Hov­er­ing at a Low Alti­tude: The Col­lect­ed Poet­ry of Dahlia Ravikovitch

Dahlia Ravikovitch; Chana Bloch and Chana Kro­n­feld, trans.
  • Review
By – January 9, 2012

There is an embar­rass­ment of rich­es in the world of Israeli poet­ry pub­li­ca­tions in Eng­lish at the moment. Recent months have seen the pub­li­ca­tion of four sig­nif­i­cant vol­umes of Hebrew poet­ry in Eng­lish translation. 

From its very begin­nings, the mod­ern State of Israel has had a rich his­to­ry of poet­ry, includ­ing the work of Hayy­im Nach­man Bia­lik, Rahel, Leah Gold­berg, Yehu­da Amichai, Amir Gilboa, and Dan Pagis. It is often said that Israelis pub­lish and buy more books per capi­ta than any oth­er coun­try in the world; it is not incon­ceiv­able that Israel also pro­duces more poets per capi­ta than any oth­er coun­try. Many of Israel’s bet­ter known poets have been trans­lat­ed and anthol­o­gized around the world, but there are even more who are as yet essen­tial­ly unknown to non-Hebrew read­ers. These four vol­umes go a long way to intro­duce Eng­lish read­ers to the wealth of poet­ry being writ­ten in Israel today. 

Hov­er­ing at a Low Alti­tude: The Col­lect­ed Poet­ry of Dahlia Ravikovitch is an ele­gant mas­ter­piece. Trans­la­tors Chana Bloch and Chana Kro­n­feld have cre­at­ed an exem­plary and defin­i­tive col­lec­tion of their orig­i­nal trans­la­tions of Ravikovitch’s poet­ry. They have allowed her pow­er­ful, insis­tent voice to come through in Eng­lish idiom while man­ag­ing to retain much of the Hebrew cadence, bib­li­cal ref­er­ences, and con­tem­po­rary Hebrew phras­ing that runs through her work in the orig­i­nal. Bloch has pre­vi­ous­ly pub­lished sev­er­al vol­umes of trans­la­tion of Ravikovitch’s work, and some of the poems in this col­lec­tion are re-trans­la­tions. These new ver­sions are even rich­er and more tex­tured than the ear­li­er ver­sions, as if the inter­ven­ing years and the col­lab­o­ra­tion with Kro­n­feld have allowed the poems to deep­en and grow. 

Ravikovitch, who was born in 1936 in Ramat Gan and died in 2005, was a well­known per­son­al­i­ty in Israel and is wide­ly con­sid­ered one of the country’s great­est poets. Her work has entered the fab­ric of Israeli life, hav­ing been used and adapt­ed in many oth­er forms. In 1998, Ravikovitch was award­ed the Israel Prize, the high­est hon­or in Israel. Some­what reclu­sive, she was at the same time an out­spo­ken peace activist who was deeply dis­turbed by what she saw as some of Israel’s human rights vio­la­tions. The thor­ough and detailed intro­duc­tion to Hov­er­ing at a Low Alti­tude by Bloch and Kro­n­feld brings Ravikovitch to life as a full, com­plex, and fas­ci­nat­ing person.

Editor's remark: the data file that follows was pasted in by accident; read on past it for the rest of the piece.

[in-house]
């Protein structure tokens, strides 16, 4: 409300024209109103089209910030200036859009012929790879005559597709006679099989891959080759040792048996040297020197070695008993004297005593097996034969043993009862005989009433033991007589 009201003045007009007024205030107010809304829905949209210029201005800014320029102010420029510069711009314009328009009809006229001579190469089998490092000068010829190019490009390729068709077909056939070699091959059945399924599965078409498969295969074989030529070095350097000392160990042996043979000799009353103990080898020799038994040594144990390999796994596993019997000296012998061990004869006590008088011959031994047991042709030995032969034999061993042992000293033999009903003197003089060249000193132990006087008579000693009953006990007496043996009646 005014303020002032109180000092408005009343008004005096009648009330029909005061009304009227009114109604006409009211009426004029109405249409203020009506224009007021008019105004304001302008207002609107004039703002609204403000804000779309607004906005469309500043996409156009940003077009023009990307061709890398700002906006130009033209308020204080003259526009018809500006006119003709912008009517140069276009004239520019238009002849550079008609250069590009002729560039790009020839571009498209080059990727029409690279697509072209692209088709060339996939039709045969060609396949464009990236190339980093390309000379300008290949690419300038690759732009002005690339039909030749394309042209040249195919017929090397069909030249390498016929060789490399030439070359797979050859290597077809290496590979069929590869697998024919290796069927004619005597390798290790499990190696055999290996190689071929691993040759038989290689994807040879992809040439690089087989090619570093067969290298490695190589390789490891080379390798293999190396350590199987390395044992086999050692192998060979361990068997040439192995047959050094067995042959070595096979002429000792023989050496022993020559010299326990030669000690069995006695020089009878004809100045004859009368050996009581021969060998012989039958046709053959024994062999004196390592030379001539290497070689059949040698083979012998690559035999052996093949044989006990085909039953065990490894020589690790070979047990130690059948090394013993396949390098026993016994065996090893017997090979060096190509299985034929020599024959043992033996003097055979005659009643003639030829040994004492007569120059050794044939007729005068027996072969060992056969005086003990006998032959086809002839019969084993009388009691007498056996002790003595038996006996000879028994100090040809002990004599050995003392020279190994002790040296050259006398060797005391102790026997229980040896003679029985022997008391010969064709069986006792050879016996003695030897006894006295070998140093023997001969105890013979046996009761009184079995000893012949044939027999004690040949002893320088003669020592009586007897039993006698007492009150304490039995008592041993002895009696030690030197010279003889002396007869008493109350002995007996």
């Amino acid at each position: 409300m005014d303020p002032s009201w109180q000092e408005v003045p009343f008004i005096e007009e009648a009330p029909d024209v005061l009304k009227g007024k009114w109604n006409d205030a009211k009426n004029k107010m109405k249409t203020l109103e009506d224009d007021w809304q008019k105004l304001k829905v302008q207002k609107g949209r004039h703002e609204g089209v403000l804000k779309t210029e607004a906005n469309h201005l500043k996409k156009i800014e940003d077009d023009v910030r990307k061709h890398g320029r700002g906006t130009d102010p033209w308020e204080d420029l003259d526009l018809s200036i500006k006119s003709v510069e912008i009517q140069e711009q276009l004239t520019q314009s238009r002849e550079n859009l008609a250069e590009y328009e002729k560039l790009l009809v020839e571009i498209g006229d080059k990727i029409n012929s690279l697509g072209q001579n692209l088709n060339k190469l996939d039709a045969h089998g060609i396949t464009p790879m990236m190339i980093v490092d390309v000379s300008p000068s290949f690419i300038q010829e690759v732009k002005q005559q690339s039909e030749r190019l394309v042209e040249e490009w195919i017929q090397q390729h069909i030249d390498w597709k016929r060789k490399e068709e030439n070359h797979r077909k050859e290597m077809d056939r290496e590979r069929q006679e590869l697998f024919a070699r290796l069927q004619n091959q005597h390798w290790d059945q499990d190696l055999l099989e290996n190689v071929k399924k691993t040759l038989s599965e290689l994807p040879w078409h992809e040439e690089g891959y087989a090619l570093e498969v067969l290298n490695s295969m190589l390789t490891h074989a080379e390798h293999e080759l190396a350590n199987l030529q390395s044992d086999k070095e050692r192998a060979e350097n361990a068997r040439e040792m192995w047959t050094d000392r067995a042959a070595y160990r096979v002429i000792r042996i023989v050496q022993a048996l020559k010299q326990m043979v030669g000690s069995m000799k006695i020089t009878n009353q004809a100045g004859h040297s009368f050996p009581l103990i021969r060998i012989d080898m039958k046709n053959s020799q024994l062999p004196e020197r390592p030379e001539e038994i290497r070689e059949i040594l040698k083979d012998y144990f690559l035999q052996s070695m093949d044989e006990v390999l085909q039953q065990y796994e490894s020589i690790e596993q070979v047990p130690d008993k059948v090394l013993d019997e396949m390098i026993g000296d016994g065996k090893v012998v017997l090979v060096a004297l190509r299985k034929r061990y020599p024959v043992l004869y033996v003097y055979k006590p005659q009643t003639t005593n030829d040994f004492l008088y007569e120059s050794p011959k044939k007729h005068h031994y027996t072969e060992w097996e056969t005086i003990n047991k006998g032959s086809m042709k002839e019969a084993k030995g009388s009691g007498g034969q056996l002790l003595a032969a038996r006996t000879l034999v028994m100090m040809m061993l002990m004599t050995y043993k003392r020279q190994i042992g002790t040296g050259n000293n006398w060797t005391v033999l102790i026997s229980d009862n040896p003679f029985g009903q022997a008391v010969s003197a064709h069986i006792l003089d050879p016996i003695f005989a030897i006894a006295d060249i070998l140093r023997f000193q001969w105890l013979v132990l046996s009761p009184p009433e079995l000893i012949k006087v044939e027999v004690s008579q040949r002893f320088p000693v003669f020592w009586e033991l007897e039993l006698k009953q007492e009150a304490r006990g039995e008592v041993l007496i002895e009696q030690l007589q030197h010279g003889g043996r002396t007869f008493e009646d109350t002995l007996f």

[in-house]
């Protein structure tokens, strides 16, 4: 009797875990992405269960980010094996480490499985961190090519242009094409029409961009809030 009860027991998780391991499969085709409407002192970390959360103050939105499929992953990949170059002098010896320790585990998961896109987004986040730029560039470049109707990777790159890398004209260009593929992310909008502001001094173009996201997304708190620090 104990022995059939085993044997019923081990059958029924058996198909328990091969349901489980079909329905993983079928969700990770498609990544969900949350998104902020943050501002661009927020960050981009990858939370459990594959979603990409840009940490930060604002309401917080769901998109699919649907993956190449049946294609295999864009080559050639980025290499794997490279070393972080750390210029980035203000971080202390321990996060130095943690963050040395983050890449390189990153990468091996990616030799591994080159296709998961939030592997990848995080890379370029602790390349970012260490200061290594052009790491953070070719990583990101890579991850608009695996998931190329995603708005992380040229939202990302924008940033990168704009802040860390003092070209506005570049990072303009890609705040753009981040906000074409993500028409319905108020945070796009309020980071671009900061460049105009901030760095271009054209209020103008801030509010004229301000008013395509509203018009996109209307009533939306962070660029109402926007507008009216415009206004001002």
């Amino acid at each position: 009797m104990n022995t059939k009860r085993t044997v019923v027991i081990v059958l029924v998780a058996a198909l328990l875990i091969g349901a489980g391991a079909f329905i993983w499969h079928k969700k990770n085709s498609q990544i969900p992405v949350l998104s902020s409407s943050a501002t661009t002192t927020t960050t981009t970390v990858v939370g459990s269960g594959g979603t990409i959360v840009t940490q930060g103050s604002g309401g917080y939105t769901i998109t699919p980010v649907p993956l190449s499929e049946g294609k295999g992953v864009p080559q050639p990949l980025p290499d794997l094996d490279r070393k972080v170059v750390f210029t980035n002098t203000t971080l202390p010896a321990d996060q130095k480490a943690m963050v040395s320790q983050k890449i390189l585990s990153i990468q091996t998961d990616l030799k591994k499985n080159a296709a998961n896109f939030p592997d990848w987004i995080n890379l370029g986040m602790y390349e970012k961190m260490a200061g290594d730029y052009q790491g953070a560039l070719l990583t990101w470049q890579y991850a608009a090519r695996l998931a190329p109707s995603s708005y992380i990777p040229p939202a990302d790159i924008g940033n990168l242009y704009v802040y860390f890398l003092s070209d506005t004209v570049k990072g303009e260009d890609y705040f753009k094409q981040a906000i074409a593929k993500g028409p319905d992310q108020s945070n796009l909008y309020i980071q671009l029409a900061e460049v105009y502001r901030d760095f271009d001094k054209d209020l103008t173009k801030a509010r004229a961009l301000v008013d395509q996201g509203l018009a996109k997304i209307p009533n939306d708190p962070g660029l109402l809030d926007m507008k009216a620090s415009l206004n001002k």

Ravikovitch’s poems are at times deeply dis­turb­ing, some­times angry, and often polit­i­cal. In her poem Behead­ed Heifer,” Ravikovitch deals with an inci­dent that hap­pened in Hebron, in which a yeshi­va stu­dent was left to die because the Pales­tini­ans thought he was an Israeli, and the Israelis thought he was a Pales­tin­ian. In this pow­er­ful poem she uses bib­li­cal imagery, such as that of the heifer and the com­mand­ment from Exo­dus 23:5 about com­ing to the aid of an ene­my, to speak out about real­i­ties of life in Israel that dis­turbed her. Some of her poet­ry could be called protest poet­ry, reflect­ing both out­rage and regret, as in You Can’t Kill a Baby Twice,” which deals with Sabra and Shati­la, while oth­er poems, like Clock­work Doll,” reflect a more per­son­al narrative. 

Ravikovitch is a thread that runs through three of these four vol­umes. Her work appears in both With An Iron Pen and in Poets on the Edge. One of her poems appears in all three books. In Hov­er­ing at a Low Alti­tude, it is enti­tled A Moth­er Walks Around” (1992). In their intro­duc­tion, Bloch and Kro­n­feld explain that this poem is about a preg­nant Pales­tin­ian woman who los­es her baby as a result of being beat­en by Israeli sol­diers. In their tight, crisp trans­la­tion, the sense of loss and tragedy is pal­pa­ble through the poet’s repeat­ed use of sim­ple declar­a­tive state­ments in the negative: